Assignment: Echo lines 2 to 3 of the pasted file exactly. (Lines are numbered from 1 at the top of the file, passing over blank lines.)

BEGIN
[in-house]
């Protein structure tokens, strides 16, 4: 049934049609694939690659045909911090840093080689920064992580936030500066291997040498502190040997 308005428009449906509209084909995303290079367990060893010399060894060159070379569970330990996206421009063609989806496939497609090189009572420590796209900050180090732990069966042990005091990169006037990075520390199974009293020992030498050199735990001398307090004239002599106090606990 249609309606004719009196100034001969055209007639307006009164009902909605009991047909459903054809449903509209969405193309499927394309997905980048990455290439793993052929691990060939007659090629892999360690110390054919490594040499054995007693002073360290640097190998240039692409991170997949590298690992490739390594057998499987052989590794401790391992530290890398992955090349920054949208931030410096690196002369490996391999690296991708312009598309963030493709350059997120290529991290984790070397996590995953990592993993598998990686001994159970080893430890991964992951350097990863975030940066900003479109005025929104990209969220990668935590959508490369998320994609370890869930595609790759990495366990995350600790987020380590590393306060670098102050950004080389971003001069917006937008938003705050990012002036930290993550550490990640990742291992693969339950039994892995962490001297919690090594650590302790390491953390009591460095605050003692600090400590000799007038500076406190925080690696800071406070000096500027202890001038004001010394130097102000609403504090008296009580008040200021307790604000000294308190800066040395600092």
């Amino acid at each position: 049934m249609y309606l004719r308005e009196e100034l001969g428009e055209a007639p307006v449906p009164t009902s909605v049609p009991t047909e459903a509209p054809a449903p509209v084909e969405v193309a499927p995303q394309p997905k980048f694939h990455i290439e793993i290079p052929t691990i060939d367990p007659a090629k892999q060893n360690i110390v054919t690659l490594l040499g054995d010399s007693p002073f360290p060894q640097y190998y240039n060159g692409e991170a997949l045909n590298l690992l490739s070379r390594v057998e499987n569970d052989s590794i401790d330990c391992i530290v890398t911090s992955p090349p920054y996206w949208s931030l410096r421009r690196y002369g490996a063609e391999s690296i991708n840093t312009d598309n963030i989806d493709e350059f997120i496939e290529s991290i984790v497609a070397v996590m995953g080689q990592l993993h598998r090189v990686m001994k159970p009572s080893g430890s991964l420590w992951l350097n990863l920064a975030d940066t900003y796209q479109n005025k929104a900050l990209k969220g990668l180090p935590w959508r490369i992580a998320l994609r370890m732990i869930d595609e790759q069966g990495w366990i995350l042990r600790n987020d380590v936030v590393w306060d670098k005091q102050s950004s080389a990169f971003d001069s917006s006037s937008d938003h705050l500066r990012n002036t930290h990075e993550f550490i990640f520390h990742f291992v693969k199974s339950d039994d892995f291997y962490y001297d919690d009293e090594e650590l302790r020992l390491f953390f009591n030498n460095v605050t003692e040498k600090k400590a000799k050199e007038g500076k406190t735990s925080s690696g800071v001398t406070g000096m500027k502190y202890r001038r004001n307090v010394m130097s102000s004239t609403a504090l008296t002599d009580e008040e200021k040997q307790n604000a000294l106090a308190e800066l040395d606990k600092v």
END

């Protein structure tokens, strides 16, 4: 049934049609694939690659045909911090840093080689920064992580936030500066291997040498502190040997 308005428009449906509209084909995303290079367990060893010399060894060159070379569970330990996206421009063609989806496939497609090189009572420590796209900050180090732990069966042990005091990169006037990075520390199974009293020992030498050199735990001398307090004239002599106090606990 249609309606004719009196100034001969055209007639307006009164009902909605009991047909459903054809449903509209969405193309499927394309997905980048990455290439793993052929691990060939007659090629892999360690110390054919490594040499054995007693002073360290640097190998240039692409991170997949590298690992490739390594057998499987052989590794401790391992530290890398992955090349920054949208931030410096690196002369490996391999690296991708312009598309963030493709350059997120290529991290984790070397996590995953990592993993598998990686001994159970080893430890991964992951350097990863975030940066900003479109005025929104990209969220990668935590959508490369998320994609370890869930595609790759990495366990995350600790987020380590590393306060670098102050950004080389971003001069917006937008938003705050990012002036930290993550550490990640990742291992693969339950039994892995962490001297919690090594650590302790390491953390009591460095605050003692600090400590000799007038500076406190925080690696800071406070000096500027202890001038004001010394130097102000609403504090008296009580008040200021307790604000000294308190800066040395600092």
């Amino acid at each position: 049934m249609y309606l004719r308005e009196e100034l001969g428009e055209a007639p307006v449906p009164t009902s909605v049609p009991t047909e459903a509209p054809a449903p509209v084909e969405v193309a499927p995303q394309p997905k980048f694939h990455i290439e793993i290079p052929t691990i060939d367990p007659a090629k892999q060893n360690i110390v054919t690659l490594l040499g054995d010399s007693p002073f360290p060894q640097y190998y240039n060159g692409e991170a997949l045909n590298l690992l490739s070379r390594v057998e499987n569970d052989s590794i401790d330990c391992i530290v890398t911090s992955p090349p920054y996206w949208s931030l410096r421009r690196y002369g490996a063609e391999s690296i991708n840093t312009d598309n963030i989806d493709e350059f997120i496939e290529s991290i984790v497609a070397v996590m995953g080689q990592l993993h598998r090189v990686m001994k159970p009572s080893g430890s991964l420590w992951l350097n990863l920064a975030d940066t900003y796209q479109n005025k929104a900050l990209k969220g990668l180090p935590w959508r490369i992580a998320l994609r370890m732990i869930d595609e790759q069966g990495w366990i995350l042990r600790n987020d380590v936030v590393w306060d670098k005091q102050s950004s080389a990169f971003d001069s917006s006037s937008d938003h705050l500066r990012n002036t930290h990075e993550f550490i990640f520390h990742f291992v693969k199974s339950d039994d892995f291997y962490y001297d919690d009293e090594e650590l302790r020992l390491f953390f009591n030498n460095v605050t003692e040498k600090k400590a000799k050199e007038g500076k406190t735990s925080s690696g800071v001398t406070g000096m500027k502190y202890r001038r004001n307090v010394m130097s102000s004239t609403a504090l008296t002599d009580e008040e200021k040997q307790n604000a000294l106090a308190e800066l040395d606990k600092v």